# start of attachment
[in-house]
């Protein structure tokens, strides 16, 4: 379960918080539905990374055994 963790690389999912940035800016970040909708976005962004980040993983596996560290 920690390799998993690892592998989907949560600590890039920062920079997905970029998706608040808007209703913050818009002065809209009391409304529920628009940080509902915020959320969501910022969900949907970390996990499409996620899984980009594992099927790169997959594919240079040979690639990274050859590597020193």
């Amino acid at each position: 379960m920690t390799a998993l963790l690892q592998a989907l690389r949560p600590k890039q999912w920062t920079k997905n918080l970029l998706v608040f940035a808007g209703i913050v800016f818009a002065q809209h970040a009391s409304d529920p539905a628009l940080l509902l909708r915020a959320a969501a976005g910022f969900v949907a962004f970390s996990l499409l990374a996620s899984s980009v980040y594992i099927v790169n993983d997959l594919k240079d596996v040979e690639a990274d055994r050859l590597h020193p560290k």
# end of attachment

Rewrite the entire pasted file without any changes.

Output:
[in-house]
């Protein structure tokens, strides 16, 4: 379960918080539905990374055994 963790690389999912940035800016970040909708976005962004980040993983596996560290 920690390799998993690892592998989907949560600590890039920062920079997905970029998706608040808007209703913050818009002065809209009391409304529920628009940080509902915020959320969501910022969900949907970390996990499409996620899984980009594992099927790169997959594919240079040979690639990274050859590597020193």
């Amino acid at each position: 379960m920690t390799a998993l963790l690892q592998a989907l690389r949560p600590k890039q999912w920062t920079k997905n918080l970029l998706v608040f940035a808007g209703i913050v800016f818009a002065q809209h970040a009391s409304d529920p539905a628009l940080l509902l909708r915020a959320a969501a976005g910022f969900v949907a962004f970390s996990l499409l990374a996620s899984s980009v980040y594992i099927v790169n993983d997959l594919k240079d596996v040979e690639a990274d055994r050859l590597h020193p560290k």